Tips and Picks for purchasing artwork

Good art that fits into an already designed room can be VERY hard to find. Unlike furniture and lighting, which should be both functional and decorative, art is purely decorative. Everyone's aesthetic tastes are different and artwork can be quite expensive, so there is a lot of pressure for you to really love the pieces in your home. 

With my art background, it's probably no surprise that I often draw inspiration from the art world for my own designs. I've even filled my own home with a large variety of art - paintings I've found from Goodwill, sculptural figures from my travels, beautiful pottery, family heirlooms and my own creations. I love almost all types of artwork and personally want to surround myself in things I like. The more the better! 

If you love artwork but don't have the time or funds to purchase from galleries and auction houses, then don't worry - you can now browse artwork online through a variety of sites (see image source credits below). While gathering images for this post, I was literally finding artwork while watching Unbreakable Kimmy Schmidt on Netflix... 

To help you in your artwork hunt, consider the following tips: 

  1. Go big. Skip the 8"x10" prints, they're too small to make an impact in your home and run the risk of looking generic.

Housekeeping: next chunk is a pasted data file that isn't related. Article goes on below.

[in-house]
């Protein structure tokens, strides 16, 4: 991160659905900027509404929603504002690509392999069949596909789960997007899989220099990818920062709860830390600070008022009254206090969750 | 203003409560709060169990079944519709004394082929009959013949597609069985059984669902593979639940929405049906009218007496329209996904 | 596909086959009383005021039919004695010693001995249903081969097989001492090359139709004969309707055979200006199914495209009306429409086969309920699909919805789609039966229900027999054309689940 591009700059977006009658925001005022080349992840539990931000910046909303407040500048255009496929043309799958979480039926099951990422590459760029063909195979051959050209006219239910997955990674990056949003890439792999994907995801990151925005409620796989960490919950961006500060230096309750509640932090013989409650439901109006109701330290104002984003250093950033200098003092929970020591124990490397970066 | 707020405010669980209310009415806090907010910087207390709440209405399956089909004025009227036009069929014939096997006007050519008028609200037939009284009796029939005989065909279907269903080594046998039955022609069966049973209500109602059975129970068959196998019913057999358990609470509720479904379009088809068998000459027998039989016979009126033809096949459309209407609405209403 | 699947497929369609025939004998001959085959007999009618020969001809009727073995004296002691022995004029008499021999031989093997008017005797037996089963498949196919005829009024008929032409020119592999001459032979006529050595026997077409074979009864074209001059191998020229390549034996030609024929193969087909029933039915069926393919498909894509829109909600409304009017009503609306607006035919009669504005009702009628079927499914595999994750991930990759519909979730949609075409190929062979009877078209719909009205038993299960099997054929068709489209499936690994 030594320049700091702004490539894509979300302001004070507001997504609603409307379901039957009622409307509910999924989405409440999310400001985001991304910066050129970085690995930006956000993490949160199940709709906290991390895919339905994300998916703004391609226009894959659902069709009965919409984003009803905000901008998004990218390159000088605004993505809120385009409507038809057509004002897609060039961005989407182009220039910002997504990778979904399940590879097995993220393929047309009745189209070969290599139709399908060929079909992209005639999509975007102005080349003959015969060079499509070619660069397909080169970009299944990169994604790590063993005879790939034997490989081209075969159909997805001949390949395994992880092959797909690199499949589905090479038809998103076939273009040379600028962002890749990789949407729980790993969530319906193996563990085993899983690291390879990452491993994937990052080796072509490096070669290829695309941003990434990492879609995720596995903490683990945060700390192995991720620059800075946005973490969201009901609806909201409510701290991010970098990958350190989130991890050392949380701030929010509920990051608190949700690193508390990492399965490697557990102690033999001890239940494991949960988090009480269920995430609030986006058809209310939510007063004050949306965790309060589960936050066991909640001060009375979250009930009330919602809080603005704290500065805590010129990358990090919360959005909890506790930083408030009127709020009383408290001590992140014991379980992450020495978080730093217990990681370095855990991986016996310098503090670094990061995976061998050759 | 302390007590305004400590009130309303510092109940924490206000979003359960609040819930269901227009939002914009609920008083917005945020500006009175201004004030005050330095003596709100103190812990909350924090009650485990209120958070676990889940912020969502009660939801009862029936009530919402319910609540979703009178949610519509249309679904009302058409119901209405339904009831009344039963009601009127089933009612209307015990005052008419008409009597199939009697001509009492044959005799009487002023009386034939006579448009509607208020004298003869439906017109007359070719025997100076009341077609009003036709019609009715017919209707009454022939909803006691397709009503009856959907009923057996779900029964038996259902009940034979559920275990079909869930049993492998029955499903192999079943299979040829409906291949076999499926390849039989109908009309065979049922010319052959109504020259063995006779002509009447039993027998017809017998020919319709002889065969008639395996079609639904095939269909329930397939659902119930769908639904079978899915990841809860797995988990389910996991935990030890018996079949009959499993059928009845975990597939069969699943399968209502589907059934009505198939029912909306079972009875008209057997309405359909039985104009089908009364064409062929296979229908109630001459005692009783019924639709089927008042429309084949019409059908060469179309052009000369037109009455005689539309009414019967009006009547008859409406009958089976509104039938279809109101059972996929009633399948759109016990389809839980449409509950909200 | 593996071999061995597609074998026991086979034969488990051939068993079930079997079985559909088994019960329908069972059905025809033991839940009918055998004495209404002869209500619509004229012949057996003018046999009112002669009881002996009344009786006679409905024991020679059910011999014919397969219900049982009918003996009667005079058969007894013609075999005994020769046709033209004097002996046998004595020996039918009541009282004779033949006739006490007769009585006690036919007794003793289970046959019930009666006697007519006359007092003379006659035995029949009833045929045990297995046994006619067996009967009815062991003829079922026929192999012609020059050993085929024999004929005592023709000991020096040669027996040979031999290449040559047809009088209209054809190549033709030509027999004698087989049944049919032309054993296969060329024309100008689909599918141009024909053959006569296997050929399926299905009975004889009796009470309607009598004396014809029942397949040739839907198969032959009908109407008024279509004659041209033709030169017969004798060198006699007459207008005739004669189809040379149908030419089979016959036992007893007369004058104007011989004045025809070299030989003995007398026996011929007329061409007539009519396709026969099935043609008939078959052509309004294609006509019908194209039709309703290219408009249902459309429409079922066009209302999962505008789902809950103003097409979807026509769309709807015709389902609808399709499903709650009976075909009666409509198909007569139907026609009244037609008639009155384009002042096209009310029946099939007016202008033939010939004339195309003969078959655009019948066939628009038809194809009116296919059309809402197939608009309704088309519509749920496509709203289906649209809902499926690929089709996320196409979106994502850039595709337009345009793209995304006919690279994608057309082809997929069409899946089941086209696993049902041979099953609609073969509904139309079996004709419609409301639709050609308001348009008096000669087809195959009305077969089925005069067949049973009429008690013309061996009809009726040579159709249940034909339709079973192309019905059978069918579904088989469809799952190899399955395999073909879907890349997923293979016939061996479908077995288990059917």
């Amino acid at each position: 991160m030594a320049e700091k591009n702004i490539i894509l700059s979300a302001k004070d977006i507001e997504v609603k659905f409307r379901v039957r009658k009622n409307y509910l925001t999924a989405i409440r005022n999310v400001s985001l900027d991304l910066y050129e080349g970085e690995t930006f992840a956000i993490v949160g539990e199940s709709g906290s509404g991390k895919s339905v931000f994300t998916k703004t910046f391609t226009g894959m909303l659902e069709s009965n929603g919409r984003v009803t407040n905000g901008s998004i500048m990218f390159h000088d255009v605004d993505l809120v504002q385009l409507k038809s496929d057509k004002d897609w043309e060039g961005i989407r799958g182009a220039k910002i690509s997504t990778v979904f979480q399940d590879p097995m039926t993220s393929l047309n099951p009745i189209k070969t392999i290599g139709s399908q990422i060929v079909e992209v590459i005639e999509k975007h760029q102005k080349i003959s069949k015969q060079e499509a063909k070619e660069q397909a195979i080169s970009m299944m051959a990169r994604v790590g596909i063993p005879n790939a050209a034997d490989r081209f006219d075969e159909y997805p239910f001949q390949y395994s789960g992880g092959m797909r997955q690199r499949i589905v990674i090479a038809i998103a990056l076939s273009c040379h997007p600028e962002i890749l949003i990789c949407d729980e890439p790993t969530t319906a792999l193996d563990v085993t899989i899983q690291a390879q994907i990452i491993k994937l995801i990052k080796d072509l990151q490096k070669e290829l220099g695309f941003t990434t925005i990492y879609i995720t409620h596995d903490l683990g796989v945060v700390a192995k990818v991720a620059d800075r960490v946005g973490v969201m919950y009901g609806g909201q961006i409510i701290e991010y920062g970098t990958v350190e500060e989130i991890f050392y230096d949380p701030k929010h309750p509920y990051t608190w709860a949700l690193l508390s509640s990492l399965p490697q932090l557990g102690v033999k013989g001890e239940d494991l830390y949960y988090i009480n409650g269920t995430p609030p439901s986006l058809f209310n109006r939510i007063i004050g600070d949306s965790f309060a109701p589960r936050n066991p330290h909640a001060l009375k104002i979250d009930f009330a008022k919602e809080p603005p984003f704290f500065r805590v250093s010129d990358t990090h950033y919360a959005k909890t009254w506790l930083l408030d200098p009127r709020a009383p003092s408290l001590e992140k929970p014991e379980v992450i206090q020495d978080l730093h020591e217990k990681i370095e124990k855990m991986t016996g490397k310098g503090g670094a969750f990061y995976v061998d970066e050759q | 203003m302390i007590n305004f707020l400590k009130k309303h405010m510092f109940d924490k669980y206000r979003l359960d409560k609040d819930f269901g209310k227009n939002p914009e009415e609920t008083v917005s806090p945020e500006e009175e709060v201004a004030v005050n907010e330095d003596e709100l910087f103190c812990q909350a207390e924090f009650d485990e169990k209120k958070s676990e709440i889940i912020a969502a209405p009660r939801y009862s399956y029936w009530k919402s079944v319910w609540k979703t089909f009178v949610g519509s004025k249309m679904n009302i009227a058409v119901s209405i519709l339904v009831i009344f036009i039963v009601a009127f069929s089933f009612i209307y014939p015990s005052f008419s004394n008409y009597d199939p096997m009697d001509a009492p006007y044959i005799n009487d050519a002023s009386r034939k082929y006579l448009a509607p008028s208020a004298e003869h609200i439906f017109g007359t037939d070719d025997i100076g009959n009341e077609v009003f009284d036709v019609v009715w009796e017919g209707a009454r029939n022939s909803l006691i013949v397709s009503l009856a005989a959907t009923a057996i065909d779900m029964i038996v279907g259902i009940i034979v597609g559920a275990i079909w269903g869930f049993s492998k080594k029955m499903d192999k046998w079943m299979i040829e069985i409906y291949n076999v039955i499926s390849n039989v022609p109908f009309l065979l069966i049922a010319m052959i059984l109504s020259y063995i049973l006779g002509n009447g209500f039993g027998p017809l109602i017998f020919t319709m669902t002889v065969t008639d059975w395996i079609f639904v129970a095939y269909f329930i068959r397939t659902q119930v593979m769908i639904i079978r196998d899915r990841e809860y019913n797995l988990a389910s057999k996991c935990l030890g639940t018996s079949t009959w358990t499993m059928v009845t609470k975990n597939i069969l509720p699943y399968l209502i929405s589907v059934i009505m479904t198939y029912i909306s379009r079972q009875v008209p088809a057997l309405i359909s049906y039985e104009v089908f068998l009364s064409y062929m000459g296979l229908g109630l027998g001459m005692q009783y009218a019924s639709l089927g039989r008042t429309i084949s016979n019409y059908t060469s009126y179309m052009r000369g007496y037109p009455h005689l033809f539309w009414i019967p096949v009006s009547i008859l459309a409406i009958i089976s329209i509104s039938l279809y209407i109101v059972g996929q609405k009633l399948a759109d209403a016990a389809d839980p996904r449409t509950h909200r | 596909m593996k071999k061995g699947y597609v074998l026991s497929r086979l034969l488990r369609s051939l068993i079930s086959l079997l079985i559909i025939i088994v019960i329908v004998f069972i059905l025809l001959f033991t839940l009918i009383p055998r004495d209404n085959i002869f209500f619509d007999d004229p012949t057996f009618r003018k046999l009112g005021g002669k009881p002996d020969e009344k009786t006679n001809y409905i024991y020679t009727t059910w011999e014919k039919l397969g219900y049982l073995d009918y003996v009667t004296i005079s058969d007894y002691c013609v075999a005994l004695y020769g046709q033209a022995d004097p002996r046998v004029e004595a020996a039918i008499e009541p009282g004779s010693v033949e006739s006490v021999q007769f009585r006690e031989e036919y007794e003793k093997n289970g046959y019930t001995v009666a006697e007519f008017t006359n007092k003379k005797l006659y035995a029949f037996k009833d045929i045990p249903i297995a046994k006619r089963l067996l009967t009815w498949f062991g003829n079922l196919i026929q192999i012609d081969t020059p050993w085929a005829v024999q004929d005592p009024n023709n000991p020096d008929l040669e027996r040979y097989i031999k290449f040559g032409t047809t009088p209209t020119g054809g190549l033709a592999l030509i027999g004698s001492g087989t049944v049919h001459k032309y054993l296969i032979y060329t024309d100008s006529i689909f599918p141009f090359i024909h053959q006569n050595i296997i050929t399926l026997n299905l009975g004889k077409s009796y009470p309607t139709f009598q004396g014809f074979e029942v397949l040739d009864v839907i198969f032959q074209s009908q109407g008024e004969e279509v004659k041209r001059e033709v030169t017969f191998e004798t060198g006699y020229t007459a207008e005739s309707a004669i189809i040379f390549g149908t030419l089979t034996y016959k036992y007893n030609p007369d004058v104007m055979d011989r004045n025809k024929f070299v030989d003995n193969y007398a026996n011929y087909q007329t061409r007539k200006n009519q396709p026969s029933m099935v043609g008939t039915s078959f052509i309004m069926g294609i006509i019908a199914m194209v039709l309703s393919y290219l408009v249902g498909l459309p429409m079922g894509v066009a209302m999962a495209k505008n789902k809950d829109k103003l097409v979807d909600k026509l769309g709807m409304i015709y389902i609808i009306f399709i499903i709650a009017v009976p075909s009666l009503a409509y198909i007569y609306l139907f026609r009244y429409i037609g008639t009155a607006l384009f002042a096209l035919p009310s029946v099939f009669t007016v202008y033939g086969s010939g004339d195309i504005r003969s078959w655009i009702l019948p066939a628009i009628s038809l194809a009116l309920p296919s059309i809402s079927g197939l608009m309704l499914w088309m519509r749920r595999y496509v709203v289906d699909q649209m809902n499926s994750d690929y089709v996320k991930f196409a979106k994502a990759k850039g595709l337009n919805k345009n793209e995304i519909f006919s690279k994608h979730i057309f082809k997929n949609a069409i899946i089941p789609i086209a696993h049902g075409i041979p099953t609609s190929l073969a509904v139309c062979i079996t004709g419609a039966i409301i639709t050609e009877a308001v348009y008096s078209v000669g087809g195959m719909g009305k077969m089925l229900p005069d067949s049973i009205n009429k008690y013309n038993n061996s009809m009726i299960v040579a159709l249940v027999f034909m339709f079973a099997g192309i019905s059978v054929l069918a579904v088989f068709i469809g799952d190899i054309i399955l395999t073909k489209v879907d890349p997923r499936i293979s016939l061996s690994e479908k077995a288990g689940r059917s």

2. Try buying a standard size. This will help save you money on framing, which can be shockingly expensive. Check IKEA or Target before going to a specialty framing shop. With that said, if you invested a lot of money in a painting, then it could make sense to have it professionally framed (these shops really do a nice job).
  3. Buy original. Sure, I have some amazing Modigliani and Picasso prints that I wouldn't have been able to buy original, but I also mix the classic works in with original works from emerging artists. A collection with just reproductions can seen incomplete, especially if you really value and support the arts. Buying from emerging artists also gives your collection a chance to appreciate over time; who knows, maybe you are buying the next Warhol. 
  4. Make a statement. Don't let all of your artwork fade into the background. At least one piece should be a statement or conversational piece in your home. This doesn't necessarily have to be a graphic graffiti piece, but can be something personal to you.   
  5. Don't get freaked out by pricing. Buying original can sometimes be expensive. But, if you really love the piece and you value artwork in your home, then just remember that you are paying for years of talent, training, and honing of vision. 

If you want to spruce up your home this spring by bringing new artwork into your home, then take a look at my top picks below. Which is your favorite? 

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Do you need more assistance in selecting, purchasing and framing your new artwork? Contact me today and I can lend a hand.